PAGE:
ALBANY -- Secretary of State and 2010 GOP Gubernatorial candidate Karen Handel discussed the state's budget concerns and the need for a stricter ethics code for legislatures with members from the Dougherty County Rotary Club Tuesday.
Handel said the state will need to tighten purse strings even more in the coming year as revenue declines throughout the state. However, she said the state should see the positive side of trimming budgets.
"It is a tremendous opportunity to transform what we are doing and focus on the mission critical," said Handel.
She said focus should be placed on priority programs like education, health care and law enforcement with duplicate programs and services eliminated.
"We have lost the concept of problem solving in our state," said Handel. "We need to be outcome focused at the table."
She said if the government would systematically search through agencies and prioritize spending, budget cuts would be more simplified.
"Being focused on a core mission is how we can do this efficiently," said Handel. "We need to get down to a detailed level, in the Secretary of State's office we have found duplication within our own division."
Handel discussed the need for politicians to uphold a strict code of ethics and make government actions more transparent for the public. She issued a statement last week asking for the resignation of former House Speaker Glenn Richardson for his "improper relationship" with an Atlanta Gas Light lobbyist at the same time he was co-sponsoring legislation sought by the utility in 2007. Richardson resigned Thursday.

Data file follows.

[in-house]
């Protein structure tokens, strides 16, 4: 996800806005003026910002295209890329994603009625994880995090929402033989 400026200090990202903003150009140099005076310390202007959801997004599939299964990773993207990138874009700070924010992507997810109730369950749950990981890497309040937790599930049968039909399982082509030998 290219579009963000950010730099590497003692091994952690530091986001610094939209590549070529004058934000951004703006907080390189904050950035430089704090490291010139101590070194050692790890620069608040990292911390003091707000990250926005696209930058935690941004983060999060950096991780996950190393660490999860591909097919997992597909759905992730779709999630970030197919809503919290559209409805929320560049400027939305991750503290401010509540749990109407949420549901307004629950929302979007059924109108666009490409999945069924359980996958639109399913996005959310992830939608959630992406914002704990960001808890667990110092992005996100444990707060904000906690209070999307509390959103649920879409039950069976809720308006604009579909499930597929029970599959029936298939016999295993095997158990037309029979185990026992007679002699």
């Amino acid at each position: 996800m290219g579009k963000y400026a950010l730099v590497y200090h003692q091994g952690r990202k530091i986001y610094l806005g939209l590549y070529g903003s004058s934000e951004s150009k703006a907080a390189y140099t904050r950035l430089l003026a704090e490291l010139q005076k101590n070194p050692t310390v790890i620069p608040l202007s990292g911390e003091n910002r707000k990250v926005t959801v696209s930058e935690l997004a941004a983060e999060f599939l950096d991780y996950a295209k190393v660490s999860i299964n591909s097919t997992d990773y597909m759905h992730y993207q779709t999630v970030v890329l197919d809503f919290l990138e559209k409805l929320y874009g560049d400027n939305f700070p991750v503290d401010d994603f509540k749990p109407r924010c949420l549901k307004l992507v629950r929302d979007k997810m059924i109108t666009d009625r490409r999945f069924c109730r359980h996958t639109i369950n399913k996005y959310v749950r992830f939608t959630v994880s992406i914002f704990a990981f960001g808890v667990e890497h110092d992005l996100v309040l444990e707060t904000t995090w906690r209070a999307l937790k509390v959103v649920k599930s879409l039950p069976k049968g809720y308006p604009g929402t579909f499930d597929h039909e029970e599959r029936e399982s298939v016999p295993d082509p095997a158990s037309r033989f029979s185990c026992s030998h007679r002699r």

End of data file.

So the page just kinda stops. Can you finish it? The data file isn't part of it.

As governor, Handel said she hoped to place a ban on gifts more than $25 for elected officials. Handel said she would also make the Georgia Open Records Act apply to the Legislature as it does to all state agencies.
"We need that kind of ethics reform in the state legislature," said Handel, who also hopes as governor to require all legislators to file a Conflict of Interest Statement with the State Ethics Commission, which will serve as the clearinghouse and repository of the statements and will be required to post them online.
"When 25 percent of the Secretary of State employees are related, that's not good for doing business," she added.
Handel said careful investments should be made throughout the state to attract new business and support current businesses.
"We need to make sure that when big companies want to grow they look to Georgia," she said. "We need to make sure they want to stay here as well. Tax incentives is an investment for the future of jobs."